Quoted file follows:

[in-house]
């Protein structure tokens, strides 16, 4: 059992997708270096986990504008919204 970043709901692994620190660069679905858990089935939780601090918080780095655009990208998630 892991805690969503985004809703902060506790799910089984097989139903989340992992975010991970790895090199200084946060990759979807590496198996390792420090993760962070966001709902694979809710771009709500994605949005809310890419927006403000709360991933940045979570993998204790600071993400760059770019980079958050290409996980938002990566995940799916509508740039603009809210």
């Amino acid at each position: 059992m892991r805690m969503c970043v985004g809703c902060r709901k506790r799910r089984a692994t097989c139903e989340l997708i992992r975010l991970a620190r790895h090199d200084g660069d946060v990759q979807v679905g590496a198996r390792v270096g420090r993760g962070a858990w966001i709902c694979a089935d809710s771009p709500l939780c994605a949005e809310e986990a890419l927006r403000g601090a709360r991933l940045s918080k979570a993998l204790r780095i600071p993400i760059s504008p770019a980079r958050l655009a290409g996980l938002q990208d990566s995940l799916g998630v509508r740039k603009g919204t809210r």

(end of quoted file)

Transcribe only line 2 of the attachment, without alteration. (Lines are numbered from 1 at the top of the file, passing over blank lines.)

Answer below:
């Protein structure tokens, strides 16, 4: 059992997708270096986990504008919204 970043709901692994620190660069679905858990089935939780601090918080780095655009990208998630 892991805690969503985004809703902060506790799910089984097989139903989340992992975010991970790895090199200084946060990759979807590496198996390792420090993760962070966001709902694979809710771009709500994605949005809310890419927006403000709360991933940045979570993998204790600071993400760059770019980079958050290409996980938002990566995940799916509508740039603009809210």